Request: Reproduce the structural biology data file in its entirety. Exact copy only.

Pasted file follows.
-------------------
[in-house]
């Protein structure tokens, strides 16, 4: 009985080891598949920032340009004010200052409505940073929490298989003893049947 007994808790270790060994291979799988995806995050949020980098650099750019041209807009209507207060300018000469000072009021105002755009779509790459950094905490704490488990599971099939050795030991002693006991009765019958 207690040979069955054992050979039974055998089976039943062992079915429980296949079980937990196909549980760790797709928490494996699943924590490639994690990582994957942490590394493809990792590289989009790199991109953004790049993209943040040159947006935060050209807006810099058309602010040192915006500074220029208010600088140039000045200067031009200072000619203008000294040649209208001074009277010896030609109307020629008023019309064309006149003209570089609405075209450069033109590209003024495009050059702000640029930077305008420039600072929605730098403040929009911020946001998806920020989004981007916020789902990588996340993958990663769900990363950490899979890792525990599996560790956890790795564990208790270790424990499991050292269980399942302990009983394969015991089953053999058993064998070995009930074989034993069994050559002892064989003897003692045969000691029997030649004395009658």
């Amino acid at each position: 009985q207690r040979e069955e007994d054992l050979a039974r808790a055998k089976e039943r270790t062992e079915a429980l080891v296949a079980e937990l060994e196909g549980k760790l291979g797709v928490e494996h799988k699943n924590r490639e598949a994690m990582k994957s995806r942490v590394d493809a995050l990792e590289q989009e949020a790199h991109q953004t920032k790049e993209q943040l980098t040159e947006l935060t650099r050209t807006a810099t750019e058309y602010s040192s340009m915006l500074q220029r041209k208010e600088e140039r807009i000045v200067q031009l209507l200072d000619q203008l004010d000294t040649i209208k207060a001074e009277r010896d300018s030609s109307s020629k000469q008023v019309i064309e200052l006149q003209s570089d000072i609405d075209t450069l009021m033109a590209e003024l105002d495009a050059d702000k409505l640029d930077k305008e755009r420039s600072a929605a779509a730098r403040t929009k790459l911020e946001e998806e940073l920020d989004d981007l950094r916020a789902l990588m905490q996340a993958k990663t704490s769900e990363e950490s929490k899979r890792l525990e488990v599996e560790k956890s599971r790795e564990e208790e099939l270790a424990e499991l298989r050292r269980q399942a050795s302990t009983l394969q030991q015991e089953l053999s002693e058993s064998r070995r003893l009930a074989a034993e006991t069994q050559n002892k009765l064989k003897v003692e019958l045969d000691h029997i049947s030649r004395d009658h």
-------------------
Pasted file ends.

[in-house]
């Protein structure tokens, strides 16, 4: 009985080891598949920032340009004010200052409505940073929490298989003893049947 007994808790270790060994291979799988995806995050949020980098650099750019041209807009209507207060300018000469000072009021105002755009779509790459950094905490704490488990599971099939050795030991002693006991009765019958 207690040979069955054992050979039974055998089976039943062992079915429980296949079980937990196909549980760790797709928490494996699943924590490639994690990582994957942490590394493809990792590289989009790199991109953004790049993209943040040159947006935060050209807006810099058309602010040192915006500074220029208010600088140039000045200067031009200072000619203008000294040649209208001074009277010896030609109307020629008023019309064309006149003209570089609405075209450069033109590209003024495009050059702000640029930077305008420039600072929605730098403040929009911020946001998806920020989004981007916020789902990588996340993958990663769900990363950490899979890792525990599996560790956890790795564990208790270790424990499991050292269980399942302990009983394969015991089953053999058993064998070995009930074989034993069994050559002892064989003897003692045969000691029997030649004395009658």
């Amino acid at each position: 009985q207690r040979e069955e007994d054992l050979a039974r808790a055998k089976e039943r270790t062992e079915a429980l080891v296949a079980e937990l060994e196909g549980k760790l291979g797709v928490e494996h799988k699943n924590r490639e598949a994690m990582k994957s995806r942490v590394d493809a995050l990792e590289q989009e949020a790199h991109q953004t920032k790049e993209q943040l980098t040159e947006l935060t650099r050209t807006a810099t750019e058309y602010s040192s340009m915006l500074q220029r041209k208010e600088e140039r807009i000045v200067q031009l209507l200072d000619q203008l004010d000294t040649i209208k207060a001074e009277r010896d300018s030609s109307s020629k000469q008023v019309i064309e200052l006149q003209s570089d000072i609405d075209t450069l009021m033109a590209e003024l105002d495009a050059d702000k409505l640029d930077k305008e755009r420039s600072a929605a779509a730098r403040t929009k790459l911020e946001e998806e940073l920020d989004d981007l950094r916020a789902l990588m905490q996340a993958k990663t704490s769900e990363e950490s929490k899979r890792l525990e488990v599996e560790k956890s599971r790795e564990e208790e099939l270790a424990e499991l298989r050292r269980q399942a050795s302990t009983l394969q030991q015991e089953l053999s002693e058993s064998r070995r003893l009930a074989a034993e006991t069994q050559n002892k009765l064989k003897v003692e019958l045969d000691h029997i049947s030649r004395d009658h």